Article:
The Shadow of History

There are overlapping strands of history in St. Paul’s chapel in lower Manhattan. The architecture is Gregorian, and its tower spikes into the air, smaller than the skyscrapers surrounding it, but still dwarfing each person that passes by. It’s old. Like, mid 1700’s old, and it still stands there, casting shadows on the sidewalk, basking in the surrounding neon lights. The walls inside are pale. The paint looks purposefully faded, and the chandeliers catch the glow from outside and reflect it back, in every direction.

The display next to my chair.
It seemed fitting. 
I’m sitting on a wooden chair, 3 rows back, staring at the plastic cup of wine in my hands. There is a man up front, playing old prayers set to new melodies on a mid-century guitar. A screen has a slideshow running of English and Hebrew and transliteration. Three rabbis sit up front, singing along, their excited voices drowning out the crowd’s burgeoning sounds.

St. Paul’s chapel is known for many things. It’s the oldest continuously used building in New York. It survived the Revolutionary War. It survived the Great Fire of New York, where most of the tip of Manhattan burned. George Washington prayed there on the day of his inauguration. It survived the attacks of September 11th, and became a home, a refuge, for volunteers in the aftermath.

There are displays around the chapel detailing its history. Brightly colored banners sent from school groups across the country proclaiming their support for the responders. Their love and best wishes. There is a table in the back right corner covered in pictures and bracelets and necklaces found in the wreckage. It’s sobering to see it, under the antique light fixtures, staring it at while you hear the sounds of prayer.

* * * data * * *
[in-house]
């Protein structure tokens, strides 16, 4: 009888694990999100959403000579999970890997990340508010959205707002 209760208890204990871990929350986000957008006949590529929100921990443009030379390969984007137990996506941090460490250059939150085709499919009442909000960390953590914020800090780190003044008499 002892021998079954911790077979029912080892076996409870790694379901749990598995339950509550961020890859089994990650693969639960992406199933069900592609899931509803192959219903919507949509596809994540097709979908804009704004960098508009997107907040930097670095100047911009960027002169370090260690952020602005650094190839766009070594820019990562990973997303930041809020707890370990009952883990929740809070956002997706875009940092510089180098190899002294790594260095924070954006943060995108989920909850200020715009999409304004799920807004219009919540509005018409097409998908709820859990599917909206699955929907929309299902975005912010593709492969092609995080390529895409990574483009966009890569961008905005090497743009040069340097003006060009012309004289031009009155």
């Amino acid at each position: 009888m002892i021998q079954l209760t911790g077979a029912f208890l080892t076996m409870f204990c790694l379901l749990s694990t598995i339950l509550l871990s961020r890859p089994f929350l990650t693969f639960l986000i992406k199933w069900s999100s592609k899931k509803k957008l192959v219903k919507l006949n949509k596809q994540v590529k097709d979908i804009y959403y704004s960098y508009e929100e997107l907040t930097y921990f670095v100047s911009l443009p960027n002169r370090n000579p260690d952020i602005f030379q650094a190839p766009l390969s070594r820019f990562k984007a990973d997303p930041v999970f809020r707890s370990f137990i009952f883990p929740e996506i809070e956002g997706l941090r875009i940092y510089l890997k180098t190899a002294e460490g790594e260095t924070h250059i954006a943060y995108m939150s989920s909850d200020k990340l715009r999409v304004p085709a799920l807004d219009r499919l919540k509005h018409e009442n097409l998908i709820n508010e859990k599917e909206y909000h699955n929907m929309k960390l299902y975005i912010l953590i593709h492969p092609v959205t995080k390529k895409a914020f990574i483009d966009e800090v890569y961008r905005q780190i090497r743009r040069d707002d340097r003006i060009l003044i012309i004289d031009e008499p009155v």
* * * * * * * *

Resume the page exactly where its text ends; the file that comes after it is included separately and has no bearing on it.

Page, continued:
Pictures and mementos left behind
There are photos of firefighters on display throughout the sanctuary. Photos of firefighters and citizens and people who poured in from across the country to help New Yorkers in a time of need. They built this incredible network together, this community—born out of tragedy, sure, but built on something more than that. On shared history, on a moment in time.

The Jewish people speak a lot about perseverance. About surviving, despite the odds, in the face of challenge after challenge after challenge. I sit in chapels and sanctuaries and living rooms, singing songs and praying prayers about history and about the continuation of a peoplehood that people, my people, have fought for for so long.

It’s getting colder in New York now. People walk down the street bundled in heavy jackets and chunky knit hats. Boots have replaced sandals, and I notice the styles as I stare at the feet of the people I walk by. The wind rattles the walls of the buildings. The wind rattles the walls of St. Paul’s chapel, where I sit; surrounded by history, surrounded by prayer.
The moon over the
trees, taken with
a shaky hand

I like my religion. I like that shared community. That shared history. That shared purpose. I like when it takes me to interesting places, like chapels on the opposite tip of Manhattan—just a subway ride away, but somewhere I never would have ventured on my own.

After the service some friends and I walked out of the warm chapel out in to the windy city streets. The lights were bright, and the memorial for the World Trade Center loomed overhead. I’d never seen it before, and it overwhelmed me.

Sometimes it’s late, and you are literally standing in the shadow of history.

And all you can do is walk down the block and grab a slice of pizza. 

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